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Tuesday, November 25, 2014

Synopsis of presentation by Jack Burks, MD on “Emerging MS Therapies”

Program Date: November 8, 2014

Emerging MS Therapies plus Lemtrada- FDA approval Update

Dr Burks reviewed over 30 potential new therapies which are in the process of being tested for people with MS. They included:
      Stem cell research for MS reveals considerable interest and preliminary results that demonstrate the ability to generate stem cells from bone marrow, fat tissue and skin tissue that have the potential to help restore damaged MS brain, including myelin. Clinicals trials are ongoing. However, we must await the results of these trials and FDA approval before commercial use. Foreign “Stem cell cures for MS” Centers are not recommended because of lack of knowledge, acceptable clinical trial data, and regulations to assure safety and efficacy.
       Lemtrada (Alemtuzumab) has been recently FDA approved for relapsing forms of MS. Dr Burks reviewed the superior efficacy data compared to a FDA approved Interferon, the convenience of needing only 5 IV treatments (on consecutive days) in the first year and the caution of adverse events that necessitate close monitoring.

        Plegridy has also been recently approved by the FDA for relapsing MS. It is effective and safe, while only requiring a subcutaneous injection once every two weeks. The side effects are similar to other interferons given subcutaneously.

       Many other treatments are being tested. Most are aimed at reducing the MS damage in the Central Nervous System (CNS).Examples include:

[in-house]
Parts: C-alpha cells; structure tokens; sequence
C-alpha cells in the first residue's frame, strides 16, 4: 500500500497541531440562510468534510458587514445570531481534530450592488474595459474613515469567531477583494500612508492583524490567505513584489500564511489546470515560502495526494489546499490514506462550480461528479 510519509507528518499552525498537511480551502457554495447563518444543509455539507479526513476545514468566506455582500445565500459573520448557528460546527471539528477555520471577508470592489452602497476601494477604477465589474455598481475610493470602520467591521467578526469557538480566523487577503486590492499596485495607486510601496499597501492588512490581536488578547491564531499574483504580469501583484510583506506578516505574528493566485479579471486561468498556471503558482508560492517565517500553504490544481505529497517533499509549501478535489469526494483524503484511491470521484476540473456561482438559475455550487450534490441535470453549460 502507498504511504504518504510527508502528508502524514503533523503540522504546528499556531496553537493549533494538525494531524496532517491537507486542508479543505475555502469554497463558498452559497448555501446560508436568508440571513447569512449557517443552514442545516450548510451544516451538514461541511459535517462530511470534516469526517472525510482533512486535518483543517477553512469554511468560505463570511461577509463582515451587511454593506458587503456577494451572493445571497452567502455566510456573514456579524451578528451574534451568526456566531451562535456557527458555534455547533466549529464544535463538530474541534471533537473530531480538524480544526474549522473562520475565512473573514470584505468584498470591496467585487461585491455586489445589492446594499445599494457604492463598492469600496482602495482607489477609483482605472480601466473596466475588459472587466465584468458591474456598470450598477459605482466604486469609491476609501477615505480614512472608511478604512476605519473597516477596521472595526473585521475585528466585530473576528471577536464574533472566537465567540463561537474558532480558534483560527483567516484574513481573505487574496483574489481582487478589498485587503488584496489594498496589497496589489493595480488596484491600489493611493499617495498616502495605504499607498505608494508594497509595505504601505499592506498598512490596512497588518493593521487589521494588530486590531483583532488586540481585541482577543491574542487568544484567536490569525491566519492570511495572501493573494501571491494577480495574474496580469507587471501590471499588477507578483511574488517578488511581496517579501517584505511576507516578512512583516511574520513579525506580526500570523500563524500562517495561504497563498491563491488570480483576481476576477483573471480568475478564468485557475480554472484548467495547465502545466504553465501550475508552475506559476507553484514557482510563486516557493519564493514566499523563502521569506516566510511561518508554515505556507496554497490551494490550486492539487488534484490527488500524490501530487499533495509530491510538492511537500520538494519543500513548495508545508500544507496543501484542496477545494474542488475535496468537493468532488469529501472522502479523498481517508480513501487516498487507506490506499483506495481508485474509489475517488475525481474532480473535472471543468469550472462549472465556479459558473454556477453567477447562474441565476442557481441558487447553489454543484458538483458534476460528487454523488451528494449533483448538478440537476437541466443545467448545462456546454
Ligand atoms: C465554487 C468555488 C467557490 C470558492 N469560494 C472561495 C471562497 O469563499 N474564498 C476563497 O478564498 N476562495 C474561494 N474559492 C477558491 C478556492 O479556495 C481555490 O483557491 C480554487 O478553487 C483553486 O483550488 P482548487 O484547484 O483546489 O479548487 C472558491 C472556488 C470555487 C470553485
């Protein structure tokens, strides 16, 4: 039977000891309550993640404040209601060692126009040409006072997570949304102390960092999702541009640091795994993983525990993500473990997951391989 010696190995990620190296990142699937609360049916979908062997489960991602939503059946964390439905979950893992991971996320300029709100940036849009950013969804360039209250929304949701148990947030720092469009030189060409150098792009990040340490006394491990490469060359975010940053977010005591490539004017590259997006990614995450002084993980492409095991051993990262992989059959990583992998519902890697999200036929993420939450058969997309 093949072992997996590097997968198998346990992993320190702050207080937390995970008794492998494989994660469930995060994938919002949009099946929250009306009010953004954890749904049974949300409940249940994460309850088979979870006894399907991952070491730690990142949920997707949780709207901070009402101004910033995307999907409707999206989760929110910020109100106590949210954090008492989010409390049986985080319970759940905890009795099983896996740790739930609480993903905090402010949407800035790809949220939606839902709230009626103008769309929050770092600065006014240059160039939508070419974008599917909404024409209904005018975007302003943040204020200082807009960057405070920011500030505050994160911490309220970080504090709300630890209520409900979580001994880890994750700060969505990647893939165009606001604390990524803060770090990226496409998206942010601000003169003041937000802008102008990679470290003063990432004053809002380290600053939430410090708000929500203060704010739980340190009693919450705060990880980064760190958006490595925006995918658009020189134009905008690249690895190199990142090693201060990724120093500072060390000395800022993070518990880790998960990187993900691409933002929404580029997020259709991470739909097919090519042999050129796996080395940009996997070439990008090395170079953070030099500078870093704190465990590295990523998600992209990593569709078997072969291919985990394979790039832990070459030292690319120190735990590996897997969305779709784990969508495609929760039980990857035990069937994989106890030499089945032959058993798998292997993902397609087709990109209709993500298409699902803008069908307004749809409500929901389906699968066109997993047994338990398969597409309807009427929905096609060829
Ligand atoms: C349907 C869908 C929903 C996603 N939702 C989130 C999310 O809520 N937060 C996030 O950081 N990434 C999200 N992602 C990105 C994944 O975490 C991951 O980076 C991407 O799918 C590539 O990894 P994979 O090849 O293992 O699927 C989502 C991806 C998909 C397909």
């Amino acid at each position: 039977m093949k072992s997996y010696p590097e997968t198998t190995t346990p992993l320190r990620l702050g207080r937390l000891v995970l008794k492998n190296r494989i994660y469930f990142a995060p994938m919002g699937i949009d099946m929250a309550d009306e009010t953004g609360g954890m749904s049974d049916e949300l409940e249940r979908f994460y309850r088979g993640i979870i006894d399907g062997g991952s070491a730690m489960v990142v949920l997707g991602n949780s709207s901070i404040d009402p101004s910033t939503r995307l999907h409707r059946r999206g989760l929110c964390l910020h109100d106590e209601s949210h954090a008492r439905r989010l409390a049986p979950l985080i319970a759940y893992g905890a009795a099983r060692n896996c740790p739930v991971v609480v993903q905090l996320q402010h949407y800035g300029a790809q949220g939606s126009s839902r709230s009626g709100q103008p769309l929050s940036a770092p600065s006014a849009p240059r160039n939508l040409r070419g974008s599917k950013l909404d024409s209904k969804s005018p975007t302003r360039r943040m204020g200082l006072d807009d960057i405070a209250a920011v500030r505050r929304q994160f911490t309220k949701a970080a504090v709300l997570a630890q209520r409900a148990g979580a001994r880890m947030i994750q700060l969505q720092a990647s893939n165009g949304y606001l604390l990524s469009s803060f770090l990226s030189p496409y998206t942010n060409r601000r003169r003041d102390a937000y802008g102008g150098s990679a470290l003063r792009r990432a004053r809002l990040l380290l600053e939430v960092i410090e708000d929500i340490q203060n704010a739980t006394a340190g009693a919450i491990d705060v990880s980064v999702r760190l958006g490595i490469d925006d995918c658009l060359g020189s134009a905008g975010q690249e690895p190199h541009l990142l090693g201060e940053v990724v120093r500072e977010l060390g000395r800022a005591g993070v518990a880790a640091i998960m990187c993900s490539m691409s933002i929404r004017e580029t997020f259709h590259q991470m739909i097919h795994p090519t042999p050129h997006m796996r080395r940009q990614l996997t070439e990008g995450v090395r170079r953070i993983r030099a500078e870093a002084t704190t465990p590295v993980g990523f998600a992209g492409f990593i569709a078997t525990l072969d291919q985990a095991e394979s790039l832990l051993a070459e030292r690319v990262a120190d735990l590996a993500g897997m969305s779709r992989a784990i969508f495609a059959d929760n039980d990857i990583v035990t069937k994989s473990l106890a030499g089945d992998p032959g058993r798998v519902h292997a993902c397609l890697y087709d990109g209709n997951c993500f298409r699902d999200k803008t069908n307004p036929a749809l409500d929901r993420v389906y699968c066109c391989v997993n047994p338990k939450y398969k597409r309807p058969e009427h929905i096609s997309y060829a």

1.      Monoclonal antibodies that target “B lymphocytes”, instead of the “T lymphocytes”. This approach attacks another part of the immune system that may damage the CNS.
2.      Vaccine type medications
3.      Medications that are already FDA approved for relapsing MS are now being tested in non-relapsing progressive forms of MS (SPMS and PPMS)
4.      Estrogen type hormone therapy for women to decrease brain damage
5.      Monoclonal antibodies that target newly recognized “T lymphocytes” which initiate inflammation.
6.       Medications similar to currently approved MS therapies, but which may have fewer side effects
7.      Medications that may reduce degeneration of brain cells, not just inflammation
8.      Medications that have been used in other diseases are being “repurposed” to treat MS.
9.      Medications to increase myelin that has been damaged
10.  Vitamin D is being studied to better determine its potential usefulness in MS
11.  A low salt diet is another method to reduce inflammation in MS
12.  Re-equilibrating the bacteria in the intestines is another novel approach to MS therapy that is just now beginning to be explored (Microbiomes)

In summary, many new potential treatments are becoming available and more are in the early stages of testing. Many of these new medications are targeting the progressive forms of MS, as well as relapsing MS.

The future for MS therapy has never looked brighter.
To watch this presentation, click here

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